The function of the mound is enigmatic, and there is little evidence for it having been associated with salt making. Certainly, it seems unlikely to be a saltern mound of the type found in great numbers around the Wash (at South Wootton, for example) which were formed from the waste products of a medieval salt industry that utilised the sand-washing process (see Grady 1998 (S11) for a description). The elongated and regular appearance of the mound and the presence of side ditches are atypical of such features. More significantly, the mound was largely composed of clay (S1), rather than the silty sand that might be expected at a sand-washing waste site. It could have perhaps supported a domestic and/or processing site associated with an open salt pan, where brine was processed by boiling or by evaporation, or by a combination of both. This method is implied in Lark’s account of salt pan sites in the marsh (S12). There is, however, no direct evidence of this, and, as Williamson (1997, (S13)) points out, the site could equally be a marsh farm, or even a refuge for cattle or other livestock, although the recovery of domestic material from the mound argues against the latter interpretation.

As visible on the aerial photographs, the mound is a fairly regular oval in shape. It measures approximately 91m long and 41.5m wide. A probable causeway, which may or may not be contemporary with the mound, projects for 42m from its northeast end. The side ditches project for some distance to the northeast and southwest of the mound, where they join to drains depicted on modern and historic maps. At its southwest end the southern ditch connects to the ditch surrounding a possible second mound, NHER 43488.
S. Tremlett (NMP), 7 April 2006.

Monument Types

  • CAUSEWAY (Medieval - 1066 AD to 1539 AD)
  • DITCH (Medieval - 1066 AD? to 1539 AD?)
  • DRAINAGE DITCH (Medieval - 1066 AD? to 1539 AD?)
  • FARMSTEAD? (Medieval - 1066 AD to 1539 AD)
  • MOUND (Medieval - 1066 AD to 1539 AD)
  • SALT WORKS? (Medieval - 1066 AD to 1539 AD)
  • SALTERN? (Medieval - 1066 AD to 1539 AD)
  • SETTLEMENT? (Medieval - 1066 AD to 1539 AD)
  • CAUSEWAY (Post Medieval to Modern - 1540 AD? to 2050 AD?)
  • DITCH (Post Medieval to Modern - 1540 AD? to 2050 AD?)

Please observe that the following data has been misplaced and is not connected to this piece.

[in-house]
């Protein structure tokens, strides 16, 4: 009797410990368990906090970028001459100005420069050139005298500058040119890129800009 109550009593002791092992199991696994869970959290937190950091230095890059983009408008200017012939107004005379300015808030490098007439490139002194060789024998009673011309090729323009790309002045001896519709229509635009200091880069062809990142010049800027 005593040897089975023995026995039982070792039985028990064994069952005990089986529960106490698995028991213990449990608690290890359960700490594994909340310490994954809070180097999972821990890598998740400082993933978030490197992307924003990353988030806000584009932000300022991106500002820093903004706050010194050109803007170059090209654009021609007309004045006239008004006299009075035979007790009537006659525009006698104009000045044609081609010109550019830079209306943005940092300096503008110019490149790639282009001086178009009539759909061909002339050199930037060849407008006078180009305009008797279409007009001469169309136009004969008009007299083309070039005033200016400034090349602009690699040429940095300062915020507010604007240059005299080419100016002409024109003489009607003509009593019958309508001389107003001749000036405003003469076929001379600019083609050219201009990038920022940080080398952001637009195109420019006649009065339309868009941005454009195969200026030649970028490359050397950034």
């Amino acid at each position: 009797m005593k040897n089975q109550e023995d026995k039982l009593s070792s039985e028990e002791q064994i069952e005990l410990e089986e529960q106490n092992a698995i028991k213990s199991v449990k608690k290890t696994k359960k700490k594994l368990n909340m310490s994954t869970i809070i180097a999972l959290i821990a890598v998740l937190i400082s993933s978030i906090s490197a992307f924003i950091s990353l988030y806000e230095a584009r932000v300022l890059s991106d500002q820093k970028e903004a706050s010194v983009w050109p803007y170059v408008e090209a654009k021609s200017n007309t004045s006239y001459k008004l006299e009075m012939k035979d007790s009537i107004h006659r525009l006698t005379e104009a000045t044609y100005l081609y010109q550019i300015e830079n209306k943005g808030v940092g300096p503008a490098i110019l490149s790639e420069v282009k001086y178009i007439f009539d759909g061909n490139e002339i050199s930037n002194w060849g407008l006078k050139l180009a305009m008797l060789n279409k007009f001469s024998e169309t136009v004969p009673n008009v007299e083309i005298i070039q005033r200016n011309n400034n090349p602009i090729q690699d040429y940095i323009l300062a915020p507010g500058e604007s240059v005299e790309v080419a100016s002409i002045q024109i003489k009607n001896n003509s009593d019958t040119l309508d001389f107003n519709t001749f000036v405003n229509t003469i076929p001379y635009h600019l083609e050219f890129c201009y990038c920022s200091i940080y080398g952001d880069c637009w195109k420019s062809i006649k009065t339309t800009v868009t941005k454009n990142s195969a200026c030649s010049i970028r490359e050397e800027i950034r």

• DRAINAGE DITCH (Post Medieval to Modern - 1540 AD? to 2050 AD?)

Associated Finds

  • KILN WASTE (Medieval - 1066 AD to 1539 AD)
  • POT (Medieval - 1066 AD to 1539 AD)

Protected Status - none

Sources and further reading

---Monograph: Lambert, J.M. & Jennings, J.N.. 1960. The Making of the Broads: A Reconsideration of their Origin in the Light of New Evidence.. p 131.
---(No record type): Clarke, R. R. and NCM Staff. 1933-1973. Norwich Castle Museum Record Card - Medieval. Yarmouth (Great).
---Secondary File: Secondary file.
<S1>Unpublished document: Rumbelow, P. E. R.. 1948?. The Hillock at Ash Tree Farm.
<S2>Publication: Stairs, J.A.. 1953. The Sea Coast. p.217. p 217.
<S3>Article in serial: Lark, A.. 1990. Havens and Marshes of Yarmouth.. Yarmouth Archaeology. p 18. p 18.
<S4>Vertical Aerial Photograph: RAF. 1944. RAF 106G/LA/21 4005-6 04-JUL-1944 (NMR).
<S5>Vertical Aerial Photograph: RAF. 1964. RAF 58/6522 (F21) 0018-9 01-OCT-1964 (NMR).
<S6>Vertical Aerial Photograph: Ordnance Survey. 1970. OS/70089 007-8 04-MAY-1970 (NMR).
<S7>Oblique Aerial Photograph: Edwards, D.A. (NLA). 1980. NHER TG 5009A (NLA 78/ANJ7) 09-JUN-1980.
<S8>Vertical Aerial Photograph: Ordnance Survey. 1989. OS/89047 330-1 18-MAR-1989 (NMR).
<S9>Map: Lenny, I.. 1838. Acle Tithe Map. No scale.
<S10>Map: Ordnance Survey. 1902-1907. Ordnance Survey second edition 25" (1902-7) Sheet LXVI. 14. 25" to 1'.
<S11>Article in monograph: Grady, D.M.. 1998. Medieval and Post-Medieval Salt Extraction in North-East Lincolnshire.. Lincolnshire's Archaeology from the Air. Bewley, R.H. (ed.). pp 81-95.
<S12>Article in serial: Lark, A.. 1990. Havens and Marshes of Yarmouth.. Yarmouth Archaeology. p 18. pp 16-8.
<S13>Monograph: Williamson, T.. 1997. The Norfolk Broads: A Landscape History.. pp 46-7.

Related records

18493Related to: World War One pillbox to north of Acle New Road, Great Yarmouth (Monument)